Newspaper Archive of
Quad City Herald
Brewster, Washington
July 16, 1998     Quad City Herald
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July 16, 1998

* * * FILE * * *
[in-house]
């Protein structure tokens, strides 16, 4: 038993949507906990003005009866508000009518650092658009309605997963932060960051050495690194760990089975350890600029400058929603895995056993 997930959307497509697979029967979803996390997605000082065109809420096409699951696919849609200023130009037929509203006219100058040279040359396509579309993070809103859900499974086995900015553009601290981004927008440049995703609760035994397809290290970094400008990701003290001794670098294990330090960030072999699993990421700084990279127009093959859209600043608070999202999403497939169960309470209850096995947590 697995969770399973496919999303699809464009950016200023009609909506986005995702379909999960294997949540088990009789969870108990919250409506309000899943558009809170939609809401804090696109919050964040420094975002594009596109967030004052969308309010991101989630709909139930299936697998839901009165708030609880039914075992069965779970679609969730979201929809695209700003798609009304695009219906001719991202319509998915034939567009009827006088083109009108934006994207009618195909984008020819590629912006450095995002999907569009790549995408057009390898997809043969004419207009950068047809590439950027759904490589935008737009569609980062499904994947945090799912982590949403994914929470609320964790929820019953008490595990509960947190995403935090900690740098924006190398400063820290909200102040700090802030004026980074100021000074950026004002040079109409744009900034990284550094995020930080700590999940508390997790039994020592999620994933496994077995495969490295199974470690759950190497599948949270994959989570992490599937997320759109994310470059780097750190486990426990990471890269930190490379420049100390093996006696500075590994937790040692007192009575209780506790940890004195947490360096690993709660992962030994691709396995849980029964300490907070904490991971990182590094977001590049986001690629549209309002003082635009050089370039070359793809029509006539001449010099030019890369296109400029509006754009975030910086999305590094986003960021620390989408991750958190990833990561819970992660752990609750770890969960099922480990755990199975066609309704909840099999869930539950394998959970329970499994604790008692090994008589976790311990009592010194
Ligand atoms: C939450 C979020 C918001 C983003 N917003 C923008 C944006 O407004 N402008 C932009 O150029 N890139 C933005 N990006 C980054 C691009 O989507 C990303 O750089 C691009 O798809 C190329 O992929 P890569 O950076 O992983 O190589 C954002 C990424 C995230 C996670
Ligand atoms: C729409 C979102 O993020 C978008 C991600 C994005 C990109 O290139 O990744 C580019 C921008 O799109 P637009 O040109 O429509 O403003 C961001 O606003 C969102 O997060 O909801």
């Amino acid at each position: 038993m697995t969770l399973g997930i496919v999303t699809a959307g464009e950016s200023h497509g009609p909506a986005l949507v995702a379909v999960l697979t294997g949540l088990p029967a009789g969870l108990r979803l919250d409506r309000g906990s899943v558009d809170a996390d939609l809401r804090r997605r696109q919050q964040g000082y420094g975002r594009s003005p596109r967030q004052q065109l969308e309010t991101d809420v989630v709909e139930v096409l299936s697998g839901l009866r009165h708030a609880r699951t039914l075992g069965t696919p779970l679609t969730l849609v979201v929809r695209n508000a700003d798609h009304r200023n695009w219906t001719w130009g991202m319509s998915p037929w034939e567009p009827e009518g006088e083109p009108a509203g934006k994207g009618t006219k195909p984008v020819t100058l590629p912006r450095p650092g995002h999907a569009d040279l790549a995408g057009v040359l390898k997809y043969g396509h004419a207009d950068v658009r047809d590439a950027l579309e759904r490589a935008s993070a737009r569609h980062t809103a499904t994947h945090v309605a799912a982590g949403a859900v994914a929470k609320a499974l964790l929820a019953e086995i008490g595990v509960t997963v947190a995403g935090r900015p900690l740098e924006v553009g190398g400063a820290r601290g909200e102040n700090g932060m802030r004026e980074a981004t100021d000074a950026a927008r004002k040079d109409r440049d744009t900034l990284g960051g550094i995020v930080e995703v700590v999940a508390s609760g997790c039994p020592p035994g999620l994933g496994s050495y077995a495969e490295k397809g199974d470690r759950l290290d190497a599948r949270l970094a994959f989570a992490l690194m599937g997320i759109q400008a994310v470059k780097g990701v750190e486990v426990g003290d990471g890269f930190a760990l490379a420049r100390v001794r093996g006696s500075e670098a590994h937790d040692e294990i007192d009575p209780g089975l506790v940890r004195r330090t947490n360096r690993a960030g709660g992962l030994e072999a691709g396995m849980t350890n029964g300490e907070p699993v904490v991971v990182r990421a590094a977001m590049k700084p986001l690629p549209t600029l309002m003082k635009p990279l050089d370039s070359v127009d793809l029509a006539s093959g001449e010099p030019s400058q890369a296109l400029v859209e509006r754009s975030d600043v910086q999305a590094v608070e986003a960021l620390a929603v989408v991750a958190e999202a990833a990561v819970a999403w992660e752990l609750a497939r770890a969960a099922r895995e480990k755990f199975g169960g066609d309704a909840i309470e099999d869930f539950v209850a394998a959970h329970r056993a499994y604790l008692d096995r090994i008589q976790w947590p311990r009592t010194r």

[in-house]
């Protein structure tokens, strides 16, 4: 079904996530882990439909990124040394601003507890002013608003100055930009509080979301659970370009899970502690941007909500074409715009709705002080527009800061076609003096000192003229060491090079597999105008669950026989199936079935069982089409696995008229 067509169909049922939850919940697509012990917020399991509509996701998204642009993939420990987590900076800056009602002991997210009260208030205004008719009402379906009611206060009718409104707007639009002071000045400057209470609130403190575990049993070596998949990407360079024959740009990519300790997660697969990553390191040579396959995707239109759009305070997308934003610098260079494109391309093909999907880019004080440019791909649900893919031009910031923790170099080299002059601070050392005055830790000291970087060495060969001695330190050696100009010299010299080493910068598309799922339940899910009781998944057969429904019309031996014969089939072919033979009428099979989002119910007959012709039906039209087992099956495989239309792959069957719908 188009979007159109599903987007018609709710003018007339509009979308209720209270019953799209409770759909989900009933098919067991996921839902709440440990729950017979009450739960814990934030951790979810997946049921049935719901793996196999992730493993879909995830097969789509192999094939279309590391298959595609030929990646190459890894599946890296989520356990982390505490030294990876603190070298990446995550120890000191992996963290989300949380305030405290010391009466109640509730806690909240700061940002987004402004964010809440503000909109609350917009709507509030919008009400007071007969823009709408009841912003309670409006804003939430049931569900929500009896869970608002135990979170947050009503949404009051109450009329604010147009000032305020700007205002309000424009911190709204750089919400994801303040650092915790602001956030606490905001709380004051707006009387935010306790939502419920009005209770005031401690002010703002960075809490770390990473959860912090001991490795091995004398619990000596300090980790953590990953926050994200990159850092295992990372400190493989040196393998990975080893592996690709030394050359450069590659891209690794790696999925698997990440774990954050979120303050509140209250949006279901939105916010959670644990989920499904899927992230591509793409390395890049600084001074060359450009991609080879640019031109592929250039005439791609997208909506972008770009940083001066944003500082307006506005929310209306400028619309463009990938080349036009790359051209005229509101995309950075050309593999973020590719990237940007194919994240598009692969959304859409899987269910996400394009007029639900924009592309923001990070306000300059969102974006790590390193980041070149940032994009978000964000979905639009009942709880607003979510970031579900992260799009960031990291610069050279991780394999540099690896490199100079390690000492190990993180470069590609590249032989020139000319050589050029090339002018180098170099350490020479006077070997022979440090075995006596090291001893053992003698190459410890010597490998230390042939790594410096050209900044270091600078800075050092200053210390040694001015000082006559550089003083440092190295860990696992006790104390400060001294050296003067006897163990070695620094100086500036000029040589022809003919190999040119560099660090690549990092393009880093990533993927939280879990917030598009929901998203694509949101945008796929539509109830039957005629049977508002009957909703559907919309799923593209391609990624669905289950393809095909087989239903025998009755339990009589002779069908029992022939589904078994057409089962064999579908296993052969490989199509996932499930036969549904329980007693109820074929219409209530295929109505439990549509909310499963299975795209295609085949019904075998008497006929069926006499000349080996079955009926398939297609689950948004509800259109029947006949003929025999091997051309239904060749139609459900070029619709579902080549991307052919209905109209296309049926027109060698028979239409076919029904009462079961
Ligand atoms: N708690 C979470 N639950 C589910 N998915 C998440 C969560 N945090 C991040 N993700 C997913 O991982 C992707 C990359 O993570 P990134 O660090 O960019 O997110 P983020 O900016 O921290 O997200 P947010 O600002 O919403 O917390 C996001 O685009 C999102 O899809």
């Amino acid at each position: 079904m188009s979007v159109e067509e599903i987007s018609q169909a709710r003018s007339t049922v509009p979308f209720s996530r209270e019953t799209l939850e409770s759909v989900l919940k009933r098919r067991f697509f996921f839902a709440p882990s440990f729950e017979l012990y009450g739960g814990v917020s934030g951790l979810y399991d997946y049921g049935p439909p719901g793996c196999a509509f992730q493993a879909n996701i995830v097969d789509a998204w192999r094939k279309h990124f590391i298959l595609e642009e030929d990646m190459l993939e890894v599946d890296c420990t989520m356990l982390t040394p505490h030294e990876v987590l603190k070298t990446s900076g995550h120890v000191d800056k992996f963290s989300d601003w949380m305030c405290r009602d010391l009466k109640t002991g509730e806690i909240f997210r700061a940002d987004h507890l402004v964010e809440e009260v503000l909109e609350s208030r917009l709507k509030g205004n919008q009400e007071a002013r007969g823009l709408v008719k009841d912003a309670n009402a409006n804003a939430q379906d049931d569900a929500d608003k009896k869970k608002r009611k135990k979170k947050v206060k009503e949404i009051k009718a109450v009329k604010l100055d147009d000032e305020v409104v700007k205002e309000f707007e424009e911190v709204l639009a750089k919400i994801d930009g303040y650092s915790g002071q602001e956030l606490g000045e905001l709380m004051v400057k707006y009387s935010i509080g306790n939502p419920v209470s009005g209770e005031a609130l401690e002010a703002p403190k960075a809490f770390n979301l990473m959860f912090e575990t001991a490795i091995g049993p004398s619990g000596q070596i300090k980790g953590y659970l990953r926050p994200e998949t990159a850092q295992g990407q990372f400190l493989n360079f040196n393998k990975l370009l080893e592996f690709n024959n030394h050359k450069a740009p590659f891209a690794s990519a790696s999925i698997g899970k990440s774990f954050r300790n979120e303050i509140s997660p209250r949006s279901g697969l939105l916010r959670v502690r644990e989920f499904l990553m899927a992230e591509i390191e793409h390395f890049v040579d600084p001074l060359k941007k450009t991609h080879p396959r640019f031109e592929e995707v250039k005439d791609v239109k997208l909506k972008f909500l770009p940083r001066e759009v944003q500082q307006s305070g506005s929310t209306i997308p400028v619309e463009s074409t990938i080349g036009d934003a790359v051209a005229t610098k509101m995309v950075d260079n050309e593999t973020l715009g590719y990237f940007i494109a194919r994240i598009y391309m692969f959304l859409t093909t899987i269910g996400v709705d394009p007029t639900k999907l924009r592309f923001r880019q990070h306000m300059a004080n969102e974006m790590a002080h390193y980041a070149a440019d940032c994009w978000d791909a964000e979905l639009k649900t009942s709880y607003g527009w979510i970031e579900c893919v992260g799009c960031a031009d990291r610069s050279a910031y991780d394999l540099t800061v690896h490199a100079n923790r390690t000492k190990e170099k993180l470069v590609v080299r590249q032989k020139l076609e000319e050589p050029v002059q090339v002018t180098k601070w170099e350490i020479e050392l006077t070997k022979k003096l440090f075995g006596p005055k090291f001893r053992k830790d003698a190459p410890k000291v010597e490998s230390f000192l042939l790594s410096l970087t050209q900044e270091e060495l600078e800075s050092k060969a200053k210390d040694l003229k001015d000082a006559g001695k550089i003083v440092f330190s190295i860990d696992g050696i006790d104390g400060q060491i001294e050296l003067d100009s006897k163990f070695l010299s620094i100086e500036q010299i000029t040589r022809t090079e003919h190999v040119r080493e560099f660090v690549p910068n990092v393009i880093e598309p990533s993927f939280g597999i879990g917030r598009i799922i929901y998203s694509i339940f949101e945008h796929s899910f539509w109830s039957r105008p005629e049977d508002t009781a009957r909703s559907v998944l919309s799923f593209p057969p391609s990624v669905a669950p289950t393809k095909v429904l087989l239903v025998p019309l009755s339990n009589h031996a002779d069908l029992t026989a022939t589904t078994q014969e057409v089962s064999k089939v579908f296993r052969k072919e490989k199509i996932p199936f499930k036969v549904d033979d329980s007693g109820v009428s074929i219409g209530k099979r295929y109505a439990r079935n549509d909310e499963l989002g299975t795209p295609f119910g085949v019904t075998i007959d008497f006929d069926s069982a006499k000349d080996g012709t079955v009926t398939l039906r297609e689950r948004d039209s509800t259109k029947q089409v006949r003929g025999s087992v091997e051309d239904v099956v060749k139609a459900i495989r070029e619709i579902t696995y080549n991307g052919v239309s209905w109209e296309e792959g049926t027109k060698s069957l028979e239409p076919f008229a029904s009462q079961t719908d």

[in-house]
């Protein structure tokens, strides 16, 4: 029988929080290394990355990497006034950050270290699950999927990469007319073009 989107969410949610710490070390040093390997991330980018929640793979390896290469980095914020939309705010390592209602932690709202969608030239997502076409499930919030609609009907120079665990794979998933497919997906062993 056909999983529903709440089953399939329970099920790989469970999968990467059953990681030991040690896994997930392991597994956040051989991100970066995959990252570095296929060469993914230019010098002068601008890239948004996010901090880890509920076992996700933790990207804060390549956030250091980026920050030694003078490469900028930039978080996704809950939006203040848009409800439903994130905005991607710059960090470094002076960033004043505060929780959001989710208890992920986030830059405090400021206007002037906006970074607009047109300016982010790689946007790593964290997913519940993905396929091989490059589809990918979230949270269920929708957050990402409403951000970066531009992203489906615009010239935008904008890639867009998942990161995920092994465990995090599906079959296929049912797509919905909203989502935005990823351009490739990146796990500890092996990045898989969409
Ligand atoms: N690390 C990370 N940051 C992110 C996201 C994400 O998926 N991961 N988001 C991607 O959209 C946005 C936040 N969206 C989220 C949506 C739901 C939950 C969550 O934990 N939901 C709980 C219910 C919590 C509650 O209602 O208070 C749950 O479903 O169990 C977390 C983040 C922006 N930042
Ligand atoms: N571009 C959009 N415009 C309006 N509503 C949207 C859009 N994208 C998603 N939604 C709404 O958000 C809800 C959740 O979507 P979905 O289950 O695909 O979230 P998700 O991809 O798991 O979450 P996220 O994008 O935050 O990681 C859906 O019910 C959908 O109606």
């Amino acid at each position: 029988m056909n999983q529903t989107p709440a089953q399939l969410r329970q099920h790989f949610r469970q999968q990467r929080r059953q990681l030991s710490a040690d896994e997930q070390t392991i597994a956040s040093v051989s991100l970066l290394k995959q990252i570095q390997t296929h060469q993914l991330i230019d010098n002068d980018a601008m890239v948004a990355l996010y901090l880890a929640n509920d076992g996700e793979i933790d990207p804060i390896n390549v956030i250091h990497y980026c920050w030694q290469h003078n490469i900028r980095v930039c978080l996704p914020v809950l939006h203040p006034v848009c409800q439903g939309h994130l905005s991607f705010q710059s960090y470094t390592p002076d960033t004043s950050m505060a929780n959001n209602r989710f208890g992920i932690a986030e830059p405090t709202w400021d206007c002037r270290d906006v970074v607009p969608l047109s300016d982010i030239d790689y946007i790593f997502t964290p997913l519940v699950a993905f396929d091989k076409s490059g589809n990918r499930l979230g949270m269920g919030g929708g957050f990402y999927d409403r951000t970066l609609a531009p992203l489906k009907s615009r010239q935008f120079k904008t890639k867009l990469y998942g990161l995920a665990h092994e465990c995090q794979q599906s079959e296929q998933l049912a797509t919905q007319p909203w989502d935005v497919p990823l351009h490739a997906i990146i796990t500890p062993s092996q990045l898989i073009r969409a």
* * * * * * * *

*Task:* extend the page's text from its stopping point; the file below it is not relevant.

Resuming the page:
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QUAD CITY Serving the towns of Brewster, Bridgeport, Mansfield, Pateros and lower Methow Valley H L P July 8 95 62 0 July 9 97 65 0 July 10 89 64 .05 July 11 88 62 0 July 12 83 63 0 July 13 85 61 0 July 14 85 55 0 Weekly weather report through courtesy Security Section, Chief Joseph Dam Volume 97 No. 3 Brewsler, Washington USPS 241-920 50 .July 16, 998 Pateros Jamboree offers a weekend of activities, apple pie and crafts An action-paced schedule of softball, quilts, games, bass fishing, food, arts and crafts, basketball, street dancing, fireworks, boat racing and lots of apple pie is planned for Pateros this weekend as the community celebrates the Apple Pie Jamboree Friday through Sunday, July 17 through 19. Activities begin Friday afternoon, with the opening of arts and crafts booths in Pateros Memorial Park. They will be open from 4 to 9 p.m. Friday, 8:30 a.m. to 8:30 p.m. Saturday and Sunday morning. Pie bakers will get a chance to compare their recipes and their artistry at the pie baking contest Friday at 5:30 p.m. The contest will be at the kitchen pavilion in the park. A traditional part of Apple Pie Jamboree is the barbecue beef (sloppy joe) dinner on Friday afternoon. It begins at 6 p.m. A karaoke machine will be available to any singer who wants to try it out Friday evening, beginning at 6:30 p.m.Glenn Varrelman will be the emcee. A coed softball tournament will begin Friday evening at about 6:30 p.m. at the Patems School baseball field; it will continue Saturday and Sunday. An all-day bass tournament begins Saturday morning, with fishermen leaving the park's dock at 5 a.m. The weigh-in and awards presentation will begin at 4 p.m., back in the park. Breakfast will be served at the park Saturday and Sunday morning, beginning 7 a.m. Saturday and about 8:30 p.m. Sunday. Breakfast will be catered by Tim and Connie Wood. con't on page 7 Okanogan County PUD to expand Brewster substation Okanogan County Public Utility District No. 1 is purchasing property next to its existing Brewster substation as part of its plan to expand the facility. Electrical lines along 7th Street also will be rebuilt and upgraded. District officials are buying land between the substation and the adjoining Magi fruit processing facility. The property will be used to store utility poles; the substation will be expanded on to the PUD property now used to store poles. The switching yard at the substation will be upgraded to accommodate 115,000 volts, which is expected to "take into account growth for the next 30 years," said Don Clutter, PUD manager in Brewster, The switching mechanism allows electricity flowing through the transmission line at Wells Dam to be sent to Okanogan through one line or toward Bridgeport on the other line. The transmission lines between Wells Dam and the Douglas County bank of the Columbia River were rebuilt last year. The next part of the job will be to rebuild the lines between the river and the substation, which run along 7th Street. Clutter said the substation transmission line rebuild probably would not start until next year. Brewster to vacate two city streets for PUD espansion project Brewster City Council members approved a request to vacate two platted city streets intersecting North 7th Street, part of a plan to expand the existing Okanogan County Public Utility District No. I substation located there. The streets were on the city map but had never been paved or improved. City superintendent Mike Sbenyer said some of the adjoining streets had been vacated in the 1950s. Currently the land is owned by Magi, Inc., and used as a storage area for fruit bins. Public Utility District officials want to buy it, said PUD manager Don Clutter, as part of their expansion project. Street vacation is a procedure where city control of a street or alley is relinquished to private property owners. In other business at the regular council meeting Wednesday, July 8, council members gave permission for the city park to be used for the 10th annual Milfoil Mania water ski tournament, scheduled for July 26. Ed Van Tassel, one of the tournament directors, said he did not think it would be necessary to restrict use eon't on page 2 I I (left to right) Anne Hublitz, Lucy Baker and Jennifer startler peel and slice apples, the first step to 200 apple pies. A taste of Apple Pie Jambore,00, Volunteer pie:. bakers- community service at its best '7 usually peel, because it's my peeler," s - Anne Hublitz by Cheryl Schweizer, staff writer Things that happen in a small town--from town celebrations to church suppers to community theater--usually happen because of volunteers. Volunteers put up the posters and sell the tickets and set out the chairs; they decorate the pageant stage and announce the parade and operate the carnival booths. By its very def'mition, this is labor in service to the community. Community service of this kind usually is rewarding. Frequently it isn't easy. The Apple Pie Jamboree, which will be held this weekend in Pateros, places an unusual demand on some of its volunteers. Apple pies play a central relearn fact, without pies the Jambor would not exist. But while apples grow on trees Cheryl Schweizer photos Volunteer pie baker Heidi Lopez rolln out bottom cruets. apple pies do not. Somebody must peel and slice apples. Somebody must make pie crust. Somebody must combine the apples and crust into pies. Somebody has to bake them. That was the job of a small group of women who gathered at the Pateros School kitchen this week, to turn the apples and flour and shortening into pies. This is volunteering down and dirty, with two bins of apples that must be baked into 200 to 250 pies in two to four days. The Apple Pie Jamboree was revived in the 1960s; over the years the ladies of Pateros have refmed the pie-baking process, streamlining until it resembles a Detroit assembly line,"one person doing one thing and passing it (the pie) on," said Lucy Baker, who has been volunteering to bake pies since the 1960s. But baking a good apple pie is still an art, too. The pie baking crew worked one day last week, Baker said. "Last week we made 61 (pies). We try to get around 250 to 300 made," Baker said, deftly slicing apples over an already-heaping dishpan. Anne Hublitz, another longtime veteran of the pie assembly line, peeled apples. 'I usually peel, because it's my peeler," she said. Hublitz's peeler is not an antique, but it would be recognized by a Civil War-era cook. The apple is spilled on a trio of wicked- looking prongs, Hublitz turns a crank and the apple is cored, peeled and sliced in one operation. The now-skinned apple is passed on to Baker and her helpers. Jennifer Stettler said this is her favorite job. She said she likes to come down to school and sit at the table, slice apples and talk and listen. "I like "We try to get around 250 to 300 made," . Lucy Baker con't on page 7 Cherries Good color and size mean better cherries The cherries coming into fruit processing warehouses are big and show good color, according to local producers, which is good news for cherry growers. The 1998 harvest is about two weeks from a conclusion. "Quality is good," said Ed Pariseau, manager of Brewster Heights Packing. The cherries coming into the Stemiit warehouse in Wenatchee, some of which a quality ' year with a quality price are grown in the Brewster and Bridgeport areas, are of good size, qunlity and color, said Andy Gale of Stemilt.The Rainierchenies, light yellow in color, had that elusive "pink blush" that fetches a premium price, he said. But most importantly the cherries are big. "The number one factor that makes for a good cherry is size," Gale said. "Large cherries are magic," Pariseau said. The standard in the industry is a 10 and one-half cherry, which is about one inch in diameter. The fruit coming into the BHP facility is size "Growers, the wily rascals, are raising a better product," . Ed Pariseau 11 and 12 or bigger, he said. "Growers, the wily rascals, are raising a better product," Pariseau said. Cherry production has increased "somewhat," Pariseau said, as moreorchards in Washington have come into pr _eduction. But "large areas ot the state and Oregon have picked short this year," he said, which has reduced the supply of fruit. Cherries start appearing in the stores in late June. Traditionally the price drops around the Fourth of Julya lot of cherries hit the market about that time, Gale said-- and then rises again. Traditionally the cherry season has ended in mid- July, but that is changing, Gale said. Cherries have been the subject of much research, as well as additional promotional efforts, especially overseas. That has resulted in new varieties that mature later, improved storage facilities and an improved export market. A new, modified atmosphere bag has been produced that allows fruit to arrive at overseas markets in better condition, Pariseau said "The number one factor that makes for a good cherry is size," .Andy Gale, Stemilt All of those things have combined to lengthen the cherry season and smooth out some of the market's volatility, Gale said. Brewster Heights is among the companies that have later-maturing orchards. The company expects to be picking and packing fruit through early August; "we're in the market about the time the so-called 'hill cherries' come on in Wenatchee," Pariseau said. He has inspected the cherries on the trees and likes what he sees. "So far, so good. We're pleased." / / /